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Manipulating cellular lipid signaling with light — New technology developed jointly by the University of Yamanashi and Jikei Medical University


The research group of Specially Appointed Assistant Professor Yeon-Jeong Kim, Assistant Professor Shun Hamada, and Professor Toshihisa Ohtsuka of the Department of Biochemistry, Interdisciplinary Graduate School of Medicine, Faculty of Medicine at the University of Yamanashi in collaboration with Professor Ayako Watabe of the Institute of Clinical Medicine and Research, Research Center for Medical Sciences at the Jikei University School of Medicine, announced the development of "light-driven phospholipase Cβ (opto-PLCβ)," a technology to manipulate cell lipid signals freely with light.

Blue light irradiation cleaves phospholipids (phosphatidylinositol: PIP2) on the cell membrane and converts them to inositol triphosphate (IP3) and diacylglycerol (DAG), which are known intracellular second messengers. Increasing intracellular calcium ion concentrations and regulating lipid bilayer dynamic fluctuations and signal transduction becomes possible. They confirmed that blue light can induce synaptic plasticity and enhance fear memory formation in the brain of mice expressing opto-PLCβ. The technology is expected to contribute to research in the brain science field. The results were published in the international academic journal Cell Chemical Biology on April 6.

An overview of the research findings.
Provided by the University of Yamanashi

Living organisms use hormones, neurotransmitters, and other chemicals to transmit information between cells. These chemicals are called first messengers. When they bind to receptors on the cell membrane, they produce other chemicals in the cell called second messengers. Second messengers regulate various functions in the cell. In recent years, "photogenetics" has emerged, in which cellular activities are controlled by light using light-activated proteins. However, until recently, no method existed to directly control phospholipase C, the enzyme that produces the second messengers IP3 and DAG from PIP2, using light.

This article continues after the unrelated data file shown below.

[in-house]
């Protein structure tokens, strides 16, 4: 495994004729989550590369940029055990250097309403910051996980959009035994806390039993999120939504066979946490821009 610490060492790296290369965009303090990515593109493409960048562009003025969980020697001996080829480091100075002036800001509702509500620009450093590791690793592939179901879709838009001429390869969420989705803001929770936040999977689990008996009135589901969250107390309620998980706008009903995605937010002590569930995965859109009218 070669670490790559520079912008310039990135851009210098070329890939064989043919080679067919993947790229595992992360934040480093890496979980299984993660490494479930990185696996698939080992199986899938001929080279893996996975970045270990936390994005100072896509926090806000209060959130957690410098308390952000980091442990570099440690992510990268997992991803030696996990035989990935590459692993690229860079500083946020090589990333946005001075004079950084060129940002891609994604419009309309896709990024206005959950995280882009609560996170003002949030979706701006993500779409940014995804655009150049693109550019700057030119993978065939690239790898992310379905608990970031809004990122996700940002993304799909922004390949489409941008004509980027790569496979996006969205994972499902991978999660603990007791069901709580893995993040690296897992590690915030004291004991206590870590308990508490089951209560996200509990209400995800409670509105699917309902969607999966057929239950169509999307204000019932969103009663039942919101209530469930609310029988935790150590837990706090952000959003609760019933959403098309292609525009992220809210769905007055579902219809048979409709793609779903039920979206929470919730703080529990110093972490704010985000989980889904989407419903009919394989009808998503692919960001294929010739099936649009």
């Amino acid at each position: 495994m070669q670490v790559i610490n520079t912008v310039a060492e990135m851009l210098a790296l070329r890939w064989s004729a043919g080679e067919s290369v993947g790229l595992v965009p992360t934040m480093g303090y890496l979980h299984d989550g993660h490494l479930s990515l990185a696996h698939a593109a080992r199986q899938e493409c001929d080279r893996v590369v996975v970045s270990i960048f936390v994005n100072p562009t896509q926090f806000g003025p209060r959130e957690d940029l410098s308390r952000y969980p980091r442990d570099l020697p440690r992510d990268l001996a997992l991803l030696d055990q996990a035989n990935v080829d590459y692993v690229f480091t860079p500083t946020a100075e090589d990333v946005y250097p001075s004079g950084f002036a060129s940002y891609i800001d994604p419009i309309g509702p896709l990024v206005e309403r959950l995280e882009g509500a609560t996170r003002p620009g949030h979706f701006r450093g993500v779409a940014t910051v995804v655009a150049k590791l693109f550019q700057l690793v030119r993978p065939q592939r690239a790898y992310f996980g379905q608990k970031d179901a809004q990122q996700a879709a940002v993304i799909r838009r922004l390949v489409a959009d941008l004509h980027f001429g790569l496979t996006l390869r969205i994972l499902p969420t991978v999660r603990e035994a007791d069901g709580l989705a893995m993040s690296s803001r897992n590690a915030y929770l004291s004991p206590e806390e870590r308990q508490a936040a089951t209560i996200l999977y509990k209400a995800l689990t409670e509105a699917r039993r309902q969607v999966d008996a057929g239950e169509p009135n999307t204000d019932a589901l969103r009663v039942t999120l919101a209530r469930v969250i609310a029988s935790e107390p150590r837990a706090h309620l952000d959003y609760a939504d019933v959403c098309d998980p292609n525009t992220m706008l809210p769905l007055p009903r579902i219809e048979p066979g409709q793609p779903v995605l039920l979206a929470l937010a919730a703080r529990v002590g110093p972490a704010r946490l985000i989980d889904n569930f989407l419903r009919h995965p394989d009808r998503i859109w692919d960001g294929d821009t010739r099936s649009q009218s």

To address this issue, the research group developed "opto-PLCβ," a combination of a light-activated protein and a protein anchored to the cell membrane. Blue light irradiation activates the molecule, which degrades PIP2 on the cell membrane into IP3 and DAG. This cleavage activates intracellular signaling in neurons, which can alter cellular functions leading to memory formation.

Using the same technique, they irradiated opto-PLCβ-expressing cells with blue light and were able to visualize a decrease in PIP2 and an increase in DAG simultaneously. Furthermore, they have successfully visualized changes in cell membrane lipids and increases in intracellular calcium concentration by light-dependent activation of opto-PLCβ. They also induced synaptic plasticity by blue light in mouse brains, where opto-PLCβ is expressed. When blue light was exposed to mice expressing opto-PLCβ in the basolateral nucleus of the amygdala, which is important for the formation of fear memory, the formation of fear memory was enhanced compared to mice that did not express opto-PLCβ.

Using this technology, it is possible to pinpoint and manipulate intracellular PLC activity by controlling the timing and location of light exposure. The use of light to control neural circuits in the brain involved in memory formation and neuronal excitatory transmission may be useful in elucidating the mechanisms of memory and developing treatments for neurological diseases. Furthermore, light is expected to be applied to inhibit the growth of cancer cells and control gene expression.

Ohtsuka said, "It took us 5 years to start from scratch. It is the world's first light-driven tool for phospholipase C, which produces IP3 and diacylglycerol that play important roles as second messengers. We believe it will be a useful manipulating tool because it has extremely high temporal and spatial resolution and can also stimulate intracellular domains separately such as the cell body, dendrites, and axons of neurons. Because the phospholipase C signaling pathway plays an essential role in general cellular functions, it is expected to have a wide range of applications and developments in neuropsychiatric disorders, inflammation, immunology, cancer, and drug screening."

Journal Information
Publication: Cell Chemical Biology
Title: A light-controlled phospholipase C for imaging of lipid dynamics and controlling neural plasticity
DOI: 10.1016/j.chembiol.2024.03.001

This article has been translated by JST with permission from The Science News Ltd. ( Unauthorized reproduction of the article and photographs is prohibited.

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